Botulinum Toxin type A, or Anti-Wrinkle Injections, as it is commonly known, is a purified neurotoxin derived from the bacterium clostridium botulinum. It works by paralysing the nerve supply to muscles, thereby restricting their movement.

Anti-Wrinkle Injections have been shown to be highly effective in preventing headaches, nausea and dizziness associated with chronic migraines that afflict hundreds of thousands of people every year.

Anti-Wrinkle Injections works by temporarily paralysing key muscles in the forehead and neck, blocking the nerve connections. As well as being a muscle relaxant. Anti-Wrinkle Injections may also be effective at blocking pain signals. Clinical trials indicate that on average, a Anti-Wrinkle Injections treatment will reduce the frequency of migraine by about fifty per cent. For people who are having migraines virtually every day, this can make an enormous difference to the quality of their lives.

To treat chronic migraines, Anti-Wrinkle Injections is injected every twelve to sixteen weeks to specific sites around the head, neck and upper back, to try to weaken and dull future headache symptoms.

What areas can be treated?

Any muscle activity on the body can be targeted with Anti-Wrinkle Injections, however, it is most commonly performed in the upper face.

The most common areas requested are: forehead lines, vertical frown lines between the eyebrows, and crows-feet or laughter lines radiating away from the eyes. Whilst it does work around the mouth, chin and neck area, the benefits must always outweigh any possible weakness of the mouth muscles. This of course will be discussed with Dr Ayham Al-Ayoubi prior to any treatment. Smile lines are usually best dealt with, either by injectable fillers, or CO2 Laser Resurfacing.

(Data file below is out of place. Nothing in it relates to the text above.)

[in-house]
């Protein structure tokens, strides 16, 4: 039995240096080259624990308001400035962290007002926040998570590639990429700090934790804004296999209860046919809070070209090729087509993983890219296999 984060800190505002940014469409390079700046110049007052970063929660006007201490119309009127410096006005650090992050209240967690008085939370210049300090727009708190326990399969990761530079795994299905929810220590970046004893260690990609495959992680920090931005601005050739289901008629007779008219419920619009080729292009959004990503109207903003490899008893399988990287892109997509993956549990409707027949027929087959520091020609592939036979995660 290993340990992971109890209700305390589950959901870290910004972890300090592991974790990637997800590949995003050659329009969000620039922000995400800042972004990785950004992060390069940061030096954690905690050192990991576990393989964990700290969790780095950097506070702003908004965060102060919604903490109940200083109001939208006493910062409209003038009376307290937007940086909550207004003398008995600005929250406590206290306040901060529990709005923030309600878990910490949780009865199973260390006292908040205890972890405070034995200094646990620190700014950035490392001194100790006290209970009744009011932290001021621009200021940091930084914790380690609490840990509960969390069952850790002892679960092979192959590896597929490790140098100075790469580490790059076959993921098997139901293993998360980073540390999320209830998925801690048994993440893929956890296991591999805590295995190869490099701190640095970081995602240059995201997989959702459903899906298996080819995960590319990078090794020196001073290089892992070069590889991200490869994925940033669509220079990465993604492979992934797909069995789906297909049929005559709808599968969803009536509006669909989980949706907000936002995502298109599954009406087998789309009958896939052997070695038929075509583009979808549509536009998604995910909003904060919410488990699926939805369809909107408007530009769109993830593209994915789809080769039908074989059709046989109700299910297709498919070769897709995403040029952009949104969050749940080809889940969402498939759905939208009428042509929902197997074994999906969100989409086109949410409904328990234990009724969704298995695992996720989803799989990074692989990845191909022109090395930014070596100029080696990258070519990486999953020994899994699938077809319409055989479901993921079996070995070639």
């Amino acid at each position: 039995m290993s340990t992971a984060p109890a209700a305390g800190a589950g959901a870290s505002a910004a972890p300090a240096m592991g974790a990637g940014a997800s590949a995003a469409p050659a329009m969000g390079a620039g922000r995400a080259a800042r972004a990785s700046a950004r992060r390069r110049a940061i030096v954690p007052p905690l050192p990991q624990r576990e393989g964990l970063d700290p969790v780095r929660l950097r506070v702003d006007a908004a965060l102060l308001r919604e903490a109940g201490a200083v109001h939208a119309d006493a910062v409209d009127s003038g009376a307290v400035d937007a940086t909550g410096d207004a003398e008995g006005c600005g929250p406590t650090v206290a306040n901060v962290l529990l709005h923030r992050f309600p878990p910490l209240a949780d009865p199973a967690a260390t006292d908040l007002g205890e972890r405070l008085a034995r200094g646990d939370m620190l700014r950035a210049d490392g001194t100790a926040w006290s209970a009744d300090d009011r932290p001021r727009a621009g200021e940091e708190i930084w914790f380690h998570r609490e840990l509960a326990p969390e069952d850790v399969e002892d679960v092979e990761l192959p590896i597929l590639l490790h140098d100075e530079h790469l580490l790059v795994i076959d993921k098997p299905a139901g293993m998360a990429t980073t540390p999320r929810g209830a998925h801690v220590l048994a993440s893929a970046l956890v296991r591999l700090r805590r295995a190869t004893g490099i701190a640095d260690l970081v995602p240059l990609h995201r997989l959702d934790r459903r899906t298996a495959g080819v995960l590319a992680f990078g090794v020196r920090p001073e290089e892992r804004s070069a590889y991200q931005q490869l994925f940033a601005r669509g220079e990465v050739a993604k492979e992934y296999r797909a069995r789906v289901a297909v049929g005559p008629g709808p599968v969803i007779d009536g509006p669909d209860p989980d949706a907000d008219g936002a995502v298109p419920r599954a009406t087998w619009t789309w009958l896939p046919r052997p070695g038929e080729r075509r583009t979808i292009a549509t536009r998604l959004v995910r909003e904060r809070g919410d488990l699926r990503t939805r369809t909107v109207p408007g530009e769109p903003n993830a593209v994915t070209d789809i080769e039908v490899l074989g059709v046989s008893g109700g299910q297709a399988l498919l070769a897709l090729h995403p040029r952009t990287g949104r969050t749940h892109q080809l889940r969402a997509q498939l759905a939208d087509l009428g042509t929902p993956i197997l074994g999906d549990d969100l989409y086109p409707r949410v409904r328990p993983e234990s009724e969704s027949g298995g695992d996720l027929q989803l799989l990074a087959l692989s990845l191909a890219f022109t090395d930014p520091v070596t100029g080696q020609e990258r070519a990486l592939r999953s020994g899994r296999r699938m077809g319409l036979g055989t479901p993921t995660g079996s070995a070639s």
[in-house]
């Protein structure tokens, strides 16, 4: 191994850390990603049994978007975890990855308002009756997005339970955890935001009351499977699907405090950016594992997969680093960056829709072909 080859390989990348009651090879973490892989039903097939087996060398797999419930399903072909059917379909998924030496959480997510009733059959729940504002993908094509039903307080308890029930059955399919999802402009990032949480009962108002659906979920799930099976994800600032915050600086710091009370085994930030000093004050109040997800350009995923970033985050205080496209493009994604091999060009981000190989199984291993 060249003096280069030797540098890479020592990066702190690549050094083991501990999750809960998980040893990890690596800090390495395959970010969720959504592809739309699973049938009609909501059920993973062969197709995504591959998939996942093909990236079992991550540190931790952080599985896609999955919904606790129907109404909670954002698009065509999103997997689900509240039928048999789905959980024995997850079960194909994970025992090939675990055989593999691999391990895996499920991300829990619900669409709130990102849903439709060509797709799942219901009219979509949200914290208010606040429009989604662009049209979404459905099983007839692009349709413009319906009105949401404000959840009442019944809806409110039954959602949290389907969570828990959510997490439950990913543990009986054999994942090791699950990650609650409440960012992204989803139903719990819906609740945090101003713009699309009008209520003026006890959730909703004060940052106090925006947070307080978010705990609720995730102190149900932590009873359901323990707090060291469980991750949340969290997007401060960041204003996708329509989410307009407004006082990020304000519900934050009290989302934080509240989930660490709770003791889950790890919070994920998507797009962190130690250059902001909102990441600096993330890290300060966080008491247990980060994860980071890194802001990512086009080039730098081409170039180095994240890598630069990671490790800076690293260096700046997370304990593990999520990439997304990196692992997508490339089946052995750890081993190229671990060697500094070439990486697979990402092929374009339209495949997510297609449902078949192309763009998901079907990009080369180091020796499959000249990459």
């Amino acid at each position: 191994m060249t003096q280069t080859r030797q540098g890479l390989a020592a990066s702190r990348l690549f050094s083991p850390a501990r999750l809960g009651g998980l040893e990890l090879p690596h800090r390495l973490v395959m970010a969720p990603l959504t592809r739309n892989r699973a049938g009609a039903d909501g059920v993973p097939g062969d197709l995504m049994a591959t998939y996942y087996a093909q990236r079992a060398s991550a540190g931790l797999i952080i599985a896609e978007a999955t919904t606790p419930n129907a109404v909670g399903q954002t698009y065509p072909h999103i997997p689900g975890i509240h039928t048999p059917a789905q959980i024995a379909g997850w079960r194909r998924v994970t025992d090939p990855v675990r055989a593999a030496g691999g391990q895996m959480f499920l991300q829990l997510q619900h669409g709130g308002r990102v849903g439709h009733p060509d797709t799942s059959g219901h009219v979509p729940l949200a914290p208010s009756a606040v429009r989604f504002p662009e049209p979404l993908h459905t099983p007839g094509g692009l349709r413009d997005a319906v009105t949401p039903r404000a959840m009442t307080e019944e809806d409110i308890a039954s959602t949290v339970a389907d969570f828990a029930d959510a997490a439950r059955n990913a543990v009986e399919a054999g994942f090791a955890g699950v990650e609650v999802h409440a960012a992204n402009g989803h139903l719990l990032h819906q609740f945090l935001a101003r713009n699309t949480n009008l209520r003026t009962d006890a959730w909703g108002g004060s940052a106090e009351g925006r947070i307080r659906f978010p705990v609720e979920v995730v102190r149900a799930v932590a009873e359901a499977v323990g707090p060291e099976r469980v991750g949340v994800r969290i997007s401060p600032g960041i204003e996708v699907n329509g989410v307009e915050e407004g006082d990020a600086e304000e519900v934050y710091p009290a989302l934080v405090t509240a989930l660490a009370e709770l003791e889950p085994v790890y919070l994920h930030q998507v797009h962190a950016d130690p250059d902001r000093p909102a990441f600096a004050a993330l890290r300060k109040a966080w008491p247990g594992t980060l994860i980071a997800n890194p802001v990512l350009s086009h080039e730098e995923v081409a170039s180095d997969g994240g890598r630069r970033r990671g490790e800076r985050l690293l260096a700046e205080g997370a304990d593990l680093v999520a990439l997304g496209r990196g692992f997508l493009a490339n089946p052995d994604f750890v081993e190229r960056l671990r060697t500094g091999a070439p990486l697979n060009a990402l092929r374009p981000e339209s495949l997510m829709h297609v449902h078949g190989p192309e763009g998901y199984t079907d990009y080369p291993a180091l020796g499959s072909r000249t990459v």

How is Anti-Wrinkle Injections administered?

Having Anti-Wrinkle Injections for migraine attacks is not the same as having them for wrinkles. The injections sites will be different to achieve a different result. The doctor will inject Anti-Wrinkle Injections into the forehead, neck and shoulders of the patient.

These are the main areas where tension builds up which can lead to a migraine. The reduction in muscle tension also produces less strain upon the nervous system which also helps migraine attacks.

Unlike many of the other conditions in which it is used, it is not thought to work by relaxing overactive muscles. Botulinum Toxin has been shown to reduce pain in a number of disease states, including cervical dystonia, neuropathic pain, lower back pain, spasticity, myofascial pain and bladder pain.

Botulinum Toxin is believed to inhibit the release of peripheral nociceptive neurotransmitters, which may then have a knock-on effect on the central pain processing systems that generates migraine headaches.

Also, the reasons why Anti-Wrinkle Injections might aid migraines are not clear, and several theories have been put forward. Throughout time it has been suggested that: